In accordance with an embodiment of the invention, a programmable logic block within a programmable logic device includes: a plurality of lookup tables, each lookup table providing a combinatorial output signal; and a plurality of registers, each register being adapted to register a selected one of the combinatorial output signals, wherein the number of registers in the plurality of registers is less than the number of lookup tables in the plurality of lookup tables.

In accordance with another embodiment of the invention, a programmable logic device includes: a plurality of programmable logic blocks, wherein each programmable logic block includes a plurality of lookup tables, each lookup table providing a combinatorial output signal and wherein each programmable logic block includes a plurality of registers, each register being adapted to register a selected one of the combinatorial output signals, wherein for at least one of the programmable logic blocks the number of registers in the plurality of registers is less than the number of lookup tables in the plurality of registers.

In accordance with another embodiment of the invention, a programmable logic block within a programmable logic device includes: a plurality of slices, wherein each slice includes a plurality of lookup tables, each lookup table being adapted to provide a combinatorial output signal, the slices including a plurality of registers adapted to register corresponding ones of the combinatorial output signals, and wherein the number of registers in the plurality of registers is less than the number of lookup tables in the pluralities of lookup tables.

BRIEF DESCRIPTION OF THE DRAWINGS

FIG. 1 is a block diagram of a conventional logic cell architecture.

FIG. 2 is a block diagram of a conventional type two-bit slice, which is denoted herein as a type A slice

FIG. 3 is a block diagram of a conventional programmable logic block.

FIG. 4 a is a block diagram of a two-bit slice (denoted herein as a type B slice) in which a single register may register either LUT combinatorial output in accordance with an embodiment of the invention.

FIG. 4 b is a block diagram of a two-bit slice (denoted herein as a type C slice) in which a single register may register only a first one of the combinatorial outputs in accordance with an embodiment of the invention.

FIG. 4 c is a block diagram of a two-bit slice (denoted herein as a type D slice) that does not include a register in accordance with an embodiment of the invention.

FIG. 5 a illustrates an eight-LUT programmable logic block including three two-bit type A slices and a single two-bit type D slice in accordance with an embodiment of the invention.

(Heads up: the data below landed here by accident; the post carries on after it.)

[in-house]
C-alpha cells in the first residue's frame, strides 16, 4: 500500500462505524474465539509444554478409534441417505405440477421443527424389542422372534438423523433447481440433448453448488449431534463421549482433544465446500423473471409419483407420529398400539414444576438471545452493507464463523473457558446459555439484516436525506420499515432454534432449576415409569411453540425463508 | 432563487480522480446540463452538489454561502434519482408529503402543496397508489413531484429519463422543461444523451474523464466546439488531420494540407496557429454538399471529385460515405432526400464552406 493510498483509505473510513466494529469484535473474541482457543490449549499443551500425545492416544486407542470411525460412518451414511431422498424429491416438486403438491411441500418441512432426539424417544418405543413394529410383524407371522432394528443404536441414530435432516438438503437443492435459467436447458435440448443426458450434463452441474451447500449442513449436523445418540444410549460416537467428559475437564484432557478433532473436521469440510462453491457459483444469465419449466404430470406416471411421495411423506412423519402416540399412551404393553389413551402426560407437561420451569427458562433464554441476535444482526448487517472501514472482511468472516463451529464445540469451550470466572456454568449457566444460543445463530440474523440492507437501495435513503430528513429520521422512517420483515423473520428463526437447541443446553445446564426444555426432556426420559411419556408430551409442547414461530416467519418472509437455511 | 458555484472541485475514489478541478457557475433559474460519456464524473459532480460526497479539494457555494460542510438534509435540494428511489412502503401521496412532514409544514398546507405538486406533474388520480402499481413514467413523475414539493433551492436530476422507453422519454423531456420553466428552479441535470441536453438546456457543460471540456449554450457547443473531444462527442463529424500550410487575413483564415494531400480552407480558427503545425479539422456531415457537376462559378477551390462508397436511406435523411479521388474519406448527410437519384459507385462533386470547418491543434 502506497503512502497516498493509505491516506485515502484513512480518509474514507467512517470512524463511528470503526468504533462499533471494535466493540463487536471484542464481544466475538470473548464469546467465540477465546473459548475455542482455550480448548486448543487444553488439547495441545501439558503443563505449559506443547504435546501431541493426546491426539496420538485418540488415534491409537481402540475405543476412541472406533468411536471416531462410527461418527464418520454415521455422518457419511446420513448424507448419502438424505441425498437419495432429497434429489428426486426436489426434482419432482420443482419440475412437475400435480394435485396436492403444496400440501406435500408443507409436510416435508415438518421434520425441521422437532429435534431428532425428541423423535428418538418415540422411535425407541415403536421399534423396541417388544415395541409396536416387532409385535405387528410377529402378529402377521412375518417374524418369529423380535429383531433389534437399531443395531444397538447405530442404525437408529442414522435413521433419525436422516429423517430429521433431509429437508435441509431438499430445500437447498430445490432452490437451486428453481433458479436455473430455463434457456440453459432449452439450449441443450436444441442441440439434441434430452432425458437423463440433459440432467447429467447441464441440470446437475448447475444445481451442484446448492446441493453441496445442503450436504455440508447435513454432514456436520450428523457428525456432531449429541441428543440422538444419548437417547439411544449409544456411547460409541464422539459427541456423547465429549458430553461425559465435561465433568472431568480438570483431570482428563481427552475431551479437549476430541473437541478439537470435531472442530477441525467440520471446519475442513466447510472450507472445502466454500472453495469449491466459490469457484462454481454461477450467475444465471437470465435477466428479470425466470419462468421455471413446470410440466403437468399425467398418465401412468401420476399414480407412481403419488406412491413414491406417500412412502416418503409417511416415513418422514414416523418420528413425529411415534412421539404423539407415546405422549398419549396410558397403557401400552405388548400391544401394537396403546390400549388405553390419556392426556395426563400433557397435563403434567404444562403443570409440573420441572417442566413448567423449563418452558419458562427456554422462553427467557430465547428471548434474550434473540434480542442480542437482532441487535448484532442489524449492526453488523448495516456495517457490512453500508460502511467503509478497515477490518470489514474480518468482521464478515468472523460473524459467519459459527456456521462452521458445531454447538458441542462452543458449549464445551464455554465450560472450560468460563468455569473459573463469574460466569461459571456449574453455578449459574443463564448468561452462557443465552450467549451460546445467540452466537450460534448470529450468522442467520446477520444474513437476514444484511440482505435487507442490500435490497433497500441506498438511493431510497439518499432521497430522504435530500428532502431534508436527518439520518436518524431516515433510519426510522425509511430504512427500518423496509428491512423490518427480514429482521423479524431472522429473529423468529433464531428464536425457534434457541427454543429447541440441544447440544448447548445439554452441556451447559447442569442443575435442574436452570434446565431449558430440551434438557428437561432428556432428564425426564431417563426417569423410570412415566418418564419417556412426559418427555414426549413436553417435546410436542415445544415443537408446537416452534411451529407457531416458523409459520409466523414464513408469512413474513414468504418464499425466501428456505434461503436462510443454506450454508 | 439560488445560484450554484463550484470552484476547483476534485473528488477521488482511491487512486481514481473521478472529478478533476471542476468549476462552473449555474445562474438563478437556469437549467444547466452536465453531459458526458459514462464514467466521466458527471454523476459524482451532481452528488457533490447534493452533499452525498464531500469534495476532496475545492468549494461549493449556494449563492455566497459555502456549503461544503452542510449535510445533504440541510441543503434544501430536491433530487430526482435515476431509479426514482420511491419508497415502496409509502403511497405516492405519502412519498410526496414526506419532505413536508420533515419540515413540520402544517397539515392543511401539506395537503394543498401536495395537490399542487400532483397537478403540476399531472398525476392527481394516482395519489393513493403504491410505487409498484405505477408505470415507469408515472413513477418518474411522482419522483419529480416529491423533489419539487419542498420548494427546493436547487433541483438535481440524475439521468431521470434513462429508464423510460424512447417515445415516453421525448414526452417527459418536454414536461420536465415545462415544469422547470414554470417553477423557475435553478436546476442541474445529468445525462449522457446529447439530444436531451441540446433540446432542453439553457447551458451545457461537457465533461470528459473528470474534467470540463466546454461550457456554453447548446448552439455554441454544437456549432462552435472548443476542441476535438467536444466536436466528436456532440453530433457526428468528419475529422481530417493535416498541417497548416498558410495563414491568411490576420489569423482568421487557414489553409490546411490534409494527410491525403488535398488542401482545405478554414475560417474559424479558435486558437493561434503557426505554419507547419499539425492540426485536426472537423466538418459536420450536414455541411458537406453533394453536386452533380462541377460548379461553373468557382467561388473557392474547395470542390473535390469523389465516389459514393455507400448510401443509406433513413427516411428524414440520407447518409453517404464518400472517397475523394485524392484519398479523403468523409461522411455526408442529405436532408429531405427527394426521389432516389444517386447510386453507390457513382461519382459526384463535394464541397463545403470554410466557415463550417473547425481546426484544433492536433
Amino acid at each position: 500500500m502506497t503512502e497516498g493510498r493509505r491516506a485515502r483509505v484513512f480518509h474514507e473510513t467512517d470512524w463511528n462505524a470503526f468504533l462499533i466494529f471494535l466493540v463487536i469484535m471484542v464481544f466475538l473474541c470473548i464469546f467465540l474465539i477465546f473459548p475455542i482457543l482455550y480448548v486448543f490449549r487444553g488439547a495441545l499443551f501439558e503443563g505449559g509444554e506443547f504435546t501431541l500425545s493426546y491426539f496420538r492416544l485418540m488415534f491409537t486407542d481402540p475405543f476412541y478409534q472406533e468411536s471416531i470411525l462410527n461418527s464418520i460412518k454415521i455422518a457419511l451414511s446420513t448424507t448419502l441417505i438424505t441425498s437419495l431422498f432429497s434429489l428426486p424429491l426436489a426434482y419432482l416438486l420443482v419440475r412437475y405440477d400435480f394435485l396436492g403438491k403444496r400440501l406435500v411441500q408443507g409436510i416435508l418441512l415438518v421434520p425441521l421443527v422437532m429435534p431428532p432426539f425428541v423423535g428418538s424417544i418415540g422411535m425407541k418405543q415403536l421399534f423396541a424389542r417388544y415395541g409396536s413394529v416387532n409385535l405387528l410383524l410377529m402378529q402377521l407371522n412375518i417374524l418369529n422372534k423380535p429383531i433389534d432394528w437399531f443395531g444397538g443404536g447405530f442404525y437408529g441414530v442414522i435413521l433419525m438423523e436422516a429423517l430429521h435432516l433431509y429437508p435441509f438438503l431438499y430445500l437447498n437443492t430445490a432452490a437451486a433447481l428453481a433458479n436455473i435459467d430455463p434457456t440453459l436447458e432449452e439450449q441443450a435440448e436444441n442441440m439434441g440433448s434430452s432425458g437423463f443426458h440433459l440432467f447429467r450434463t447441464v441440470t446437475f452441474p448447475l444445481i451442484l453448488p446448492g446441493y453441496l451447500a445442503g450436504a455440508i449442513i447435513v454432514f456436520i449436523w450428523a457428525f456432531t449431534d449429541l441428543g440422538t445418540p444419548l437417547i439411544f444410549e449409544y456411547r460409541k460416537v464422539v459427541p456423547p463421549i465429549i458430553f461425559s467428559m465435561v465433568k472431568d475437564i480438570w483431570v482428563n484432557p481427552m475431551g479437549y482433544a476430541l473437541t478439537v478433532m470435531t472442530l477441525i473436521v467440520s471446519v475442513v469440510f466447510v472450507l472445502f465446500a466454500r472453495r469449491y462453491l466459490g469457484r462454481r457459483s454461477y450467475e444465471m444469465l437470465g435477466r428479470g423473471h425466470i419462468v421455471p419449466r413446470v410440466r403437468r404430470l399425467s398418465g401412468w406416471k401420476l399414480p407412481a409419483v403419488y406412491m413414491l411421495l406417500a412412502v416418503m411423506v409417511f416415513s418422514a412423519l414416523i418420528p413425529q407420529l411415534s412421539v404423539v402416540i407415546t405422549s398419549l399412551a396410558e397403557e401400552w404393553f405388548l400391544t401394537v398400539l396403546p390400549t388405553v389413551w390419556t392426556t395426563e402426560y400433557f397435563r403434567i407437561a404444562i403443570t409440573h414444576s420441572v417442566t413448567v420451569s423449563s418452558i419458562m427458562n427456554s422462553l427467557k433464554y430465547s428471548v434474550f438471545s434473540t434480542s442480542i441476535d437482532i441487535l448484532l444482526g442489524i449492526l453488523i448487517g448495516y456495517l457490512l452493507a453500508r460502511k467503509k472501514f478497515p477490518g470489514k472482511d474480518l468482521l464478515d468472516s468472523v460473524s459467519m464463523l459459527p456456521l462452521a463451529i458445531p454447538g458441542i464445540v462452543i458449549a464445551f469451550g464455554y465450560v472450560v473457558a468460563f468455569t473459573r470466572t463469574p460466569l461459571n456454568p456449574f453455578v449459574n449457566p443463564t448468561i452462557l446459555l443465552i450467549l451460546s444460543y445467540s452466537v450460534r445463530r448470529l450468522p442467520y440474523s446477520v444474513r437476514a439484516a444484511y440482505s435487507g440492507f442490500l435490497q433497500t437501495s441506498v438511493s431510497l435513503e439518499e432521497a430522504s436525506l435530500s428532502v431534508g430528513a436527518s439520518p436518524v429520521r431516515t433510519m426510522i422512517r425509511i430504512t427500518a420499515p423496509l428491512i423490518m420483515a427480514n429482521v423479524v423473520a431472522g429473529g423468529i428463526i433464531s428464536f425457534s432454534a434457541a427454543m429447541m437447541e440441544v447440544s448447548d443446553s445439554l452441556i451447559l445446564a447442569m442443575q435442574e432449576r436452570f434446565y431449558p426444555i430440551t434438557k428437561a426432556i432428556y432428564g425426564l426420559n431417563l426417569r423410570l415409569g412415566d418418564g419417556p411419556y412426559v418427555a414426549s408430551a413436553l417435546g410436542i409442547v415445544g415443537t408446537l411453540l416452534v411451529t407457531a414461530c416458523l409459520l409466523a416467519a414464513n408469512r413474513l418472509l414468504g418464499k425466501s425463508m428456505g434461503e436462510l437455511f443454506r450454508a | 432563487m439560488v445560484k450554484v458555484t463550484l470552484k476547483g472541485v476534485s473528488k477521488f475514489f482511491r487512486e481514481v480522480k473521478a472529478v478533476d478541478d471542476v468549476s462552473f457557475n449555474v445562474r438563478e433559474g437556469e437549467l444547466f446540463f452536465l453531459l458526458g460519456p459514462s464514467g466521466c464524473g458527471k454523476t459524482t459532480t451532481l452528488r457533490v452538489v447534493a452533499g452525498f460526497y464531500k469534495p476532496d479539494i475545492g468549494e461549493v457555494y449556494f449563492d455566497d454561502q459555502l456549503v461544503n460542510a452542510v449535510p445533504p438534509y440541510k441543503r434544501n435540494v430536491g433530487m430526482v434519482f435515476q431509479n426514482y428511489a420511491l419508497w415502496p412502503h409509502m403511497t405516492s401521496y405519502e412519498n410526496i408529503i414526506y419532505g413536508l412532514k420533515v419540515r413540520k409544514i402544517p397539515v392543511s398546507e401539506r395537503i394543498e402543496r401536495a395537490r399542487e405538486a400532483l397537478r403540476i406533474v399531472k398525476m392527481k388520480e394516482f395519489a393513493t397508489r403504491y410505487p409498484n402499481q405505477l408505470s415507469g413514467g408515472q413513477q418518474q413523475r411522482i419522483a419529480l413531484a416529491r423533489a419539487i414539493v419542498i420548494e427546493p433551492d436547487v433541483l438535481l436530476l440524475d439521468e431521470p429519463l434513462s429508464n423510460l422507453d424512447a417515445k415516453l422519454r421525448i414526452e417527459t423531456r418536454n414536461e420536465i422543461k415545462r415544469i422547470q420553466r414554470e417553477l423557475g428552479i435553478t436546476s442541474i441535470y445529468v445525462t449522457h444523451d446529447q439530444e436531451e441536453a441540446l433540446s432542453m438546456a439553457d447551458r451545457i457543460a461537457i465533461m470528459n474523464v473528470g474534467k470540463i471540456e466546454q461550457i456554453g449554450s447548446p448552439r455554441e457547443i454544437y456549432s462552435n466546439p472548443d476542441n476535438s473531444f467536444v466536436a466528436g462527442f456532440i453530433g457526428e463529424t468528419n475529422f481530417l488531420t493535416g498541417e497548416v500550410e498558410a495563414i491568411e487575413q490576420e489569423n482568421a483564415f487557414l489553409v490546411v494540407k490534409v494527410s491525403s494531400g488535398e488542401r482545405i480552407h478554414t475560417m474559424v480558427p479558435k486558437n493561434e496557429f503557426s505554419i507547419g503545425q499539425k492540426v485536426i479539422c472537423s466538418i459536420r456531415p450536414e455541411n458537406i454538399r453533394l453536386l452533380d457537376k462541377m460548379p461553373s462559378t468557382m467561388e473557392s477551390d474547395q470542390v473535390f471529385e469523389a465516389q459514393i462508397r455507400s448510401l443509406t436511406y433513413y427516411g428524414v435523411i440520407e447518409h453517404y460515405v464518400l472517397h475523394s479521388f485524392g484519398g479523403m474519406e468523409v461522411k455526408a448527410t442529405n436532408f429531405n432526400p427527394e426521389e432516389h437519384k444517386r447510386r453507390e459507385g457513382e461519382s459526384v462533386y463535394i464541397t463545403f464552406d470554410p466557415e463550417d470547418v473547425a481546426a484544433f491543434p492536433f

FIG. 5 b illustrates an eight-LUT programmable logic block including two two-bit type A slices and two two-bit type B slices in accordance with an embodiment of the invention.

FIG. 5 c illustrates an eight-LUT programmable logic block including two two-bit type A slices and two two-bit type C slices in accordance with an embodiment of the invention.

FIG. 6 a illustrates an eight-LUT programmable logic block including two two-bit type A slices and two two-bit type D slices in accordance with an embodiment of the invention.

FIG. 6 b illustrates an eight-LUT programmable logic block including four two-bit type B slices in accordance with an embodiment of the invention.

FIG. 6 c illustrates an eight-LUT programmable logic block including four two-bit type C slices in accordance with an embodiment of the invention.

FIG. 7 a illustrates a four-bit type B slice architecture in accordance with an embodiment of the invention.

FIG. 7 b illustrates a four-bit type C slice architecture in accordance with an embodiment of the invention.

FIG. 7 c illustrates a four-bit type D slice architecture in accordance with an embodiment of the invention.

FIG. 8 a illustrates an eight-LUT programmable logic block architecture having a single four-bit type A slice and a single four-bit type B slice in accordance with an embodiment of the invention.

FIG. 8 b illustrates an eight-LUT programmable logic block architecture having a single four-bit type A slice and a single four-bit type C slice in accordance with an embodiment of the invention.

FIG. 9 a illustrates an eight-LUT programmable logic block architecture having a single four-bit type A slice and a single four-bit type D slice in accordance with an embodiment of the invention.

FIG. 9 b illustrates an eight-LUT programmable logic block architecture having two four-bit type B slices in accordance with an embodiment of the invention.

FIG. 9 c illustrates an eight-LUT programmable logic block architecture having two four-bit type C slices in accordance with an embodiment of the invention.

FIG. 10 a illustrates a sixteen-LUT programmable logic block architecture having three four-bit type A slices and a single four-bit type D slice in accordance with an embodiment of the invention.

FIG. 10 b illustrates a sixteen-LUT programmable logic block architecture having two four-bit type A slices and two four-bit type B slices in accordance with an embodiment of the invention.

FIG. 10 c illustrates a sixteen-LUT programmable logic block architecture having two four-bit type A slices and two four-bit type C slices in accordance with an embodiment of the invention.

FIG. 11 a illustrates a sixteen-LUT programmable logic block architecture having two four-bit type A slices and two four-bit type D slices in accordance with an embodiment of the invention.

FIG. 11 b illustrates a sixteen-LUT programmable logic block architecture having four four-bit type B slices in accordance with an embodiment of the invention.

FIG. 11 c illustrates a sixteen-LUT programmable logic block architecture having four four-bit type C slices in accordance with an embodiment of the invention.

Use of the same reference symbols in different figures indicates similar or identical items.

DETAILED DESCRIPTION